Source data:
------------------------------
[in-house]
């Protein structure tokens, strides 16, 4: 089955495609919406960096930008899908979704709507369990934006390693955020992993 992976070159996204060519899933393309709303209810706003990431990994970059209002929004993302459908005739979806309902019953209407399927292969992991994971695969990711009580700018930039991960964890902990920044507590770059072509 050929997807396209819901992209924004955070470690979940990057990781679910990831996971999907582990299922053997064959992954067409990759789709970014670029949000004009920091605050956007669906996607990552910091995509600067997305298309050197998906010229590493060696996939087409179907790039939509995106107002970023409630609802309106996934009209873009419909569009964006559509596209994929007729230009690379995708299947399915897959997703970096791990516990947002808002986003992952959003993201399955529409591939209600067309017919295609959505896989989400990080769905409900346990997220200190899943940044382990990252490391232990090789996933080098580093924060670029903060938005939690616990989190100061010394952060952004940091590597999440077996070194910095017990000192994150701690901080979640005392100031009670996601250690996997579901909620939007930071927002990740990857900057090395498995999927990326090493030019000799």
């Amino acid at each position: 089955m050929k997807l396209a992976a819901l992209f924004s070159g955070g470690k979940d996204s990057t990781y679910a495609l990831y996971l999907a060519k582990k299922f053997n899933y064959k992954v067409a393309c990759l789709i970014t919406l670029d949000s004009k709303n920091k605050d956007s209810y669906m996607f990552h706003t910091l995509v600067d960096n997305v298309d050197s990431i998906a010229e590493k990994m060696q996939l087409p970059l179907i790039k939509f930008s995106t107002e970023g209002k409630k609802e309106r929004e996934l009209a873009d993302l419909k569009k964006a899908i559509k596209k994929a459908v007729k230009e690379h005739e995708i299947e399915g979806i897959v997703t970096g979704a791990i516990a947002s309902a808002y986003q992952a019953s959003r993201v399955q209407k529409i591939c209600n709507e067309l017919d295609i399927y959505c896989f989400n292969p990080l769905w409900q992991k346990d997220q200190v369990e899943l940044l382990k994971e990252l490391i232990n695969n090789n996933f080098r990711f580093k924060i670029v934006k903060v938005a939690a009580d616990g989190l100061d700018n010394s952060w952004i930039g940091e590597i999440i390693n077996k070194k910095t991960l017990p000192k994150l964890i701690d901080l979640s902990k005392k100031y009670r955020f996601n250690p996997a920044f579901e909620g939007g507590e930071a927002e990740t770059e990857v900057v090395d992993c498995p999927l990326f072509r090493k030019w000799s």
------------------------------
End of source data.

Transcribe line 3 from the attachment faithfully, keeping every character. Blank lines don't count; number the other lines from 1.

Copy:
């Amino acid at each position: 089955m050929k997807l396209a992976a819901l992209f924004s070159g955070g470690k979940d996204s990057t990781y679910a495609l990831y996971l999907a060519k582990k299922f053997n899933y064959k992954v067409a393309c990759l789709i970014t919406l670029d949000s004009k709303n920091k605050d956007s209810y669906m996607f990552h706003t910091l995509v600067d960096n997305v298309d050197s990431i998906a010229e590493k990994m060696q996939l087409p970059l179907i790039k939509f930008s995106t107002e970023g209002k409630k609802e309106r929004e996934l009209a873009d993302l419909k569009k964006a899908i559509k596209k994929a459908v007729k230009e690379h005739e995708i299947e399915g979806i897959v997703t970096g979704a791990i516990a947002s309902a808002y986003q992952a019953s959003r993201v399955q209407k529409i591939c209600n709507e067309l017919d295609i399927y959505c896989f989400n292969p990080l769905w409900q992991k346990d997220q200190v369990e899943l940044l382990k994971e990252l490391i232990n695969n090789n996933f080098r990711f580093k924060i670029v934006k903060v938005a939690a009580d616990g989190l100061d700018n010394s952060w952004i930039g940091e590597i999440i390693n077996k070194k910095t991960l017990p000192k994150l964890i701690d901080l979640s902990k005392k100031y009670r955020f996601n250690p996997a920044f579901e909620g939007g507590e930071a927002e990740t770059e990857v900057v090395d992993c498995p999927l990326f072509r090493k030019w000799s």